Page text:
Southern Utah stretches from the high desert of Moab to the canyons and cliffs of Zion National Park, boasting unique and inspiring landscapes. People travel from all over to off-road, climb, hike, camp, and explore the history of Southern Utah.
Beyond towns like Moab, St. George, and Cedar City, you will find five national parks, plus several state parks, national recreation areas, national monuments, and more in Southern Utah.
This area has access from the Las Vegas and Salt Lake City airports. Avoid the crowds by camping in dispersed areas, opting for state parks over national parks, and visiting during shoulder seasons.
Best Time to Visit Southern Utah
The best time to visit Southern Utah is from April to June or September to November. The parks are less busy, and temperatures are more bearable in the desert climate. Plus the scenery is either blossoming with high-desert flora and fauna or erupting in shades of orange against the backdrop of the red rocks.
State Parks in Southern Utah
Edge of the Cedars State Park
Are you into learning about the history of the region you’re visiting? Then Edge of the Cedars State Park is a must-stop during your Southern Utah tour.
Located in Blanding, the park is an Ancestral Puebloan ruin with a modern museum. While the relic snaps a picture of the Puebloan people who inhabited the area from 825 to 1225 AD, the museum is home to Anasazi pottery and other artifacts. It’s also an ode to contemporary Native Americans within the Four Corners region.
The park offers a picnic area and paved trail around the ruin, but no camping. The day-use fee to enter Edge of the Cedars State Park is $5.
RV Campgrounds Near Edge of the Cedars State Park
Dead Horse Point State Park
Located near Moab, between Arches and Canyonlands national parks, Dead Horse Point State Park is a less busy alternative to Horseshoe Bend.
This state park towers above the Colorado River and serves views of quintessential Southern Utah topography. The Colorado River courses through piercing pinnacles and commanding buttes. If you manage to catch the sunrise or sunset over Dead Horse Point, you’ll see the warm hues of the sun melt into the Colorado River, and the canyon walls explode into a natural masterpiece.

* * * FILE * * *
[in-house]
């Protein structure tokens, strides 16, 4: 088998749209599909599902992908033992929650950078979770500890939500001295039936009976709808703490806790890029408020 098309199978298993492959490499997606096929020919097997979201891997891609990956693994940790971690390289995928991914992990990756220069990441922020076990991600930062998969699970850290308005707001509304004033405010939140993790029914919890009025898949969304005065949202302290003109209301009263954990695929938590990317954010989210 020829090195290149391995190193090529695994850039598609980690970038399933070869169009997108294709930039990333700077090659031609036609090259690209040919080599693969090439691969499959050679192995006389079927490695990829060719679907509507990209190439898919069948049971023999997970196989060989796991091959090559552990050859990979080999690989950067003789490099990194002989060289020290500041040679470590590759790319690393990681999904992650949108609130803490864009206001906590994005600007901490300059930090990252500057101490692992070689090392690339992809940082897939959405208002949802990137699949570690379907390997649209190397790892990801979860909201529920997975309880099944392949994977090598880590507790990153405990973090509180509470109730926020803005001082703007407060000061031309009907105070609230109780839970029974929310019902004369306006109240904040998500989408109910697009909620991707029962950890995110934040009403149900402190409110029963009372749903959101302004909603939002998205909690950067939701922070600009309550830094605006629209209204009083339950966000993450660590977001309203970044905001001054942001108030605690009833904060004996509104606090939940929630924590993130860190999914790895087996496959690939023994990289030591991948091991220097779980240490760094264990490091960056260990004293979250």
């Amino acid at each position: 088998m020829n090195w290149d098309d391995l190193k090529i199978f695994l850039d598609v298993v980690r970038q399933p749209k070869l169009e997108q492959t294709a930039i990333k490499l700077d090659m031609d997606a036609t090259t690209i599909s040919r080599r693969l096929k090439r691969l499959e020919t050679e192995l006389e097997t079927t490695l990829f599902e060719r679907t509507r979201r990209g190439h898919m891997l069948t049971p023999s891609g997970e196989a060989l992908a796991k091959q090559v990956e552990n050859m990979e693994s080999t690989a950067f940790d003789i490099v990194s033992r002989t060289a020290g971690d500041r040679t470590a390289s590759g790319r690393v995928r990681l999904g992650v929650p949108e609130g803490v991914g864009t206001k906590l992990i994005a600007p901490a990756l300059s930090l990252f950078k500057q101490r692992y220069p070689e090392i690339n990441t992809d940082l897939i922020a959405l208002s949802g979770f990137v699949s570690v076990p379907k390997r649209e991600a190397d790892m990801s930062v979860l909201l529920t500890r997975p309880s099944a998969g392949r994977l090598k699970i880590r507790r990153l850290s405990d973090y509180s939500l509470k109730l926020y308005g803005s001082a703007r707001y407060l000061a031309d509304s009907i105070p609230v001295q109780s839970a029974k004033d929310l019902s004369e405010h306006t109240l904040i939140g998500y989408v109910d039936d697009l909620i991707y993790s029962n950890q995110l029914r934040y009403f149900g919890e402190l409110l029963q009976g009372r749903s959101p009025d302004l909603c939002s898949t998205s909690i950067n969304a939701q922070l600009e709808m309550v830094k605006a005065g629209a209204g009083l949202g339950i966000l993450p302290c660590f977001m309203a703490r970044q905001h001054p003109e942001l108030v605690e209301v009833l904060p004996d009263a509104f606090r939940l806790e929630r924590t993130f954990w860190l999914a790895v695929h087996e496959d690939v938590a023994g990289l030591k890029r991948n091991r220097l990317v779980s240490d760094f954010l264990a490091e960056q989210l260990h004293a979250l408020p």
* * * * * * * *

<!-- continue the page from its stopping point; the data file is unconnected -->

You can bike, hike, and camp within the designated International Dark Sky Park.
“Location is unbeatable and so close to trails and canyon,” according to a Campendium reviewer who stayed at Kayenta Campground within the park.
The vehicle fee to enter the park is $20.
RV Campgrounds Near Dead Horse State Park
Goblin Valley State Park
Goblin Valley State Park is a geological phenomenon in Green River, Utah. The park is home to thousands of goblin-like structures that withstood water erosion and windblown dust.
Goblin Valley also has hiking, camping, canyoneering, and mountain biking opportunities. Wild Horse Mesa Mountain Bike Trail and Little Wild Horse Canyon are worthwhile treks. Plus, Capitol Reef National Park is nearby.
Camp in the park among the goblins or opt away from the crowds and find dispersed camping nearby. You can’t beat the views regardless of where you decide to park.
Goblin Valley State Park charges a $20 entrance fee per vehicle.
RV Campgrounds Near Goblin Valley State Park
Escalante Petrified Forest State Park
Did you know that legend says if you remove a piece of petrified wood from Escalante Petrified Forest State Park you will bring yourself bad luck?
Don’t let that scare you from visiting this state park in Escalante. The park features trails winding through petrified wood forests and lava flows, a visitor center with fossils and dinosaur bones, a fully-stocked reservoir, and camping options.
Day-use fees are $10.
RV Campgrounds Near Escalante Petrified Forest State Park
Goosenecks State Park
Get away from the crowds at Goosenecks State Park. This is a primitive area near Mexican Hat that overlooks the meandering San Juan River.
While the San Juan River courses through Goosenecks State Park, so does the history of the Fremont people. This area is ripe with artifacts, petroglyphs, and pictographs both preserved in a museum and out in the open.